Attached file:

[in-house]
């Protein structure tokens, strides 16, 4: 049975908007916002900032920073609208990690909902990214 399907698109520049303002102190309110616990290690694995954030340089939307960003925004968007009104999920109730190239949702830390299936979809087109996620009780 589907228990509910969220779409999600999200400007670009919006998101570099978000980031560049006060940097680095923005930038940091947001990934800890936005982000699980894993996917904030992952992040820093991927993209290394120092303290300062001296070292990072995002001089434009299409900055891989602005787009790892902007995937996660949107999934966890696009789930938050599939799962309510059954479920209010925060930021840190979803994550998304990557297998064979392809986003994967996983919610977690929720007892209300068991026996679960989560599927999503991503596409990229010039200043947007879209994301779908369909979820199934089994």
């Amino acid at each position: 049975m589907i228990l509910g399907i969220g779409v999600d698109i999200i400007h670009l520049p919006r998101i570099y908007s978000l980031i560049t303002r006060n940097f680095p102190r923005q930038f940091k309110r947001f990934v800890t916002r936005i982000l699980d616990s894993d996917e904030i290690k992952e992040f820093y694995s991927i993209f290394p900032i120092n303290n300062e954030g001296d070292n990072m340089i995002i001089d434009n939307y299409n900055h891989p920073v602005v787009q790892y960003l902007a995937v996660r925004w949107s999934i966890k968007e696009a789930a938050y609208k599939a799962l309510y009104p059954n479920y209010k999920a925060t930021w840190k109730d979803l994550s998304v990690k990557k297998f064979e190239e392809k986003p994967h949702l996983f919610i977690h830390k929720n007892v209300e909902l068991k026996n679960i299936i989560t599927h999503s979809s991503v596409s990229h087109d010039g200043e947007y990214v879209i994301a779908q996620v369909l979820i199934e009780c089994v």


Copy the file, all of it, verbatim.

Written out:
[in-house]
């Protein structure tokens, strides 16, 4: 049975908007916002900032920073609208990690909902990214 399907698109520049303002102190309110616990290690694995954030340089939307960003925004968007009104999920109730190239949702830390299936979809087109996620009780 589907228990509910969220779409999600999200400007670009919006998101570099978000980031560049006060940097680095923005930038940091947001990934800890936005982000699980894993996917904030992952992040820093991927993209290394120092303290300062001296070292990072995002001089434009299409900055891989602005787009790892902007995937996660949107999934966890696009789930938050599939799962309510059954479920209010925060930021840190979803994550998304990557297998064979392809986003994967996983919610977690929720007892209300068991026996679960989560599927999503991503596409990229010039200043947007879209994301779908369909979820199934089994």
């Amino acid at each position: 049975m589907i228990l509910g399907i969220g779409v999600d698109i999200i400007h670009l520049p919006r998101i570099y908007s978000l980031i560049t303002r006060n940097f680095p102190r923005q930038f940091k309110r947001f990934v800890t916002r936005i982000l699980d616990s894993d996917e904030i290690k992952e992040f820093y694995s991927i993209f290394p900032i120092n303290n300062e954030g001296d070292n990072m340089i995002i001089d434009n939307y299409n900055h891989p920073v602005v787009q790892y960003l902007a995937v996660r925004w949107s999934i966890k968007e696009a789930a938050y609208k599939a799962l309510y009104p059954n479920y209010k999920a925060t930021w840190k109730d979803l994550s998304v990690k990557k297998f064979e190239e392809k986003p994967h949702l996983f919610i977690h830390k929720n007892v209300e909902l068991k026996n679960i299936i989560t599927h999503s979809s991503v596409s990229h087109d010039g200043e947007y990214v879209i994301a779908q996620v369909l979820i199934e009780c089994v």